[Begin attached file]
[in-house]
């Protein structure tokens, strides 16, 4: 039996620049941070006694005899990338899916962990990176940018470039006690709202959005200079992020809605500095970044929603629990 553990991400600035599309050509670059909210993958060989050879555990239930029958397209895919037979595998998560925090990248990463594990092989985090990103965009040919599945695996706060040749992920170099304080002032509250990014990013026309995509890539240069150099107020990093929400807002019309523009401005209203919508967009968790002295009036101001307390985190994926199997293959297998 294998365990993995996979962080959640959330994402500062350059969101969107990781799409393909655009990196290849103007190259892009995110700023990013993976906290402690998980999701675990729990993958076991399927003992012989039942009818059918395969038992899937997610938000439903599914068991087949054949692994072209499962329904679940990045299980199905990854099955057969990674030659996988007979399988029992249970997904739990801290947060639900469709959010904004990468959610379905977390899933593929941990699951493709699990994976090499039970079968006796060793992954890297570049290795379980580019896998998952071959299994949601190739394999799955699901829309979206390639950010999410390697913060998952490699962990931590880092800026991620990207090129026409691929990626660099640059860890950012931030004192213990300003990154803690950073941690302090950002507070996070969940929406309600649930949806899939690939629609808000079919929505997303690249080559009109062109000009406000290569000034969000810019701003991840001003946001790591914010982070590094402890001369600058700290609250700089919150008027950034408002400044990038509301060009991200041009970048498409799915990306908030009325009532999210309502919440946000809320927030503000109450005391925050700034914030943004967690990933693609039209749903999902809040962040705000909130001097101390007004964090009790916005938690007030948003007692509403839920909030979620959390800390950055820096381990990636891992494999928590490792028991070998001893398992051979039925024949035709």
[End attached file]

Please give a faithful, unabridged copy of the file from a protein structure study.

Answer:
[in-house]
């Protein structure tokens, strides 16, 4: 039996620049941070006694005899990338899916962990990176940018470039006690709202959005200079992020809605500095970044929603629990 553990991400600035599309050509670059909210993958060989050879555990239930029958397209895919037979595998998560925090990248990463594990092989985090990103965009040919599945695996706060040749992920170099304080002032509250990014990013026309995509890539240069150099107020990093929400807002019309523009401005209203919508967009968790002295009036101001307390985190994926199997293959297998 294998365990993995996979962080959640959330994402500062350059969101969107990781799409393909655009990196290849103007190259892009995110700023990013993976906290402690998980999701675990729990993958076991399927003992012989039942009818059918395969038992899937997610938000439903599914068991087949054949692994072209499962329904679940990045299980199905990854099955057969990674030659996988007979399988029992249970997904739990801290947060639900469709959010904004990468959610379905977390899933593929941990699951493709699990994976090499039970079968006796060793992954890297570049290795379980580019896998998952071959299994949601190739394999799955699901829309979206390639950010999410390697913060998952490699962990931590880092800026991620990207090129026409691929990626660099640059860890950012931030004192213990300003990154803690950073941690302090950002507070996070969940929406309600649930949806899939690939629609808000079919929505997303690249080559009109062109000009406000290569000034969000810019701003991840001003946001790591914010982070590094402890001369600058700290609250700089919150008027950034408002400044990038509301060009991200041009970048498409799915990306908030009325009532999210309502919440946000809320927030503000109450005391925050700034914030943004967690990933693609039209749903999902809040962040705000909130001097101390007004964090009790916005938690007030948003007692509403839920909030979620959390800390950055820096381990990636891992494999928590490792028991070998001893398992051979039925024949035709």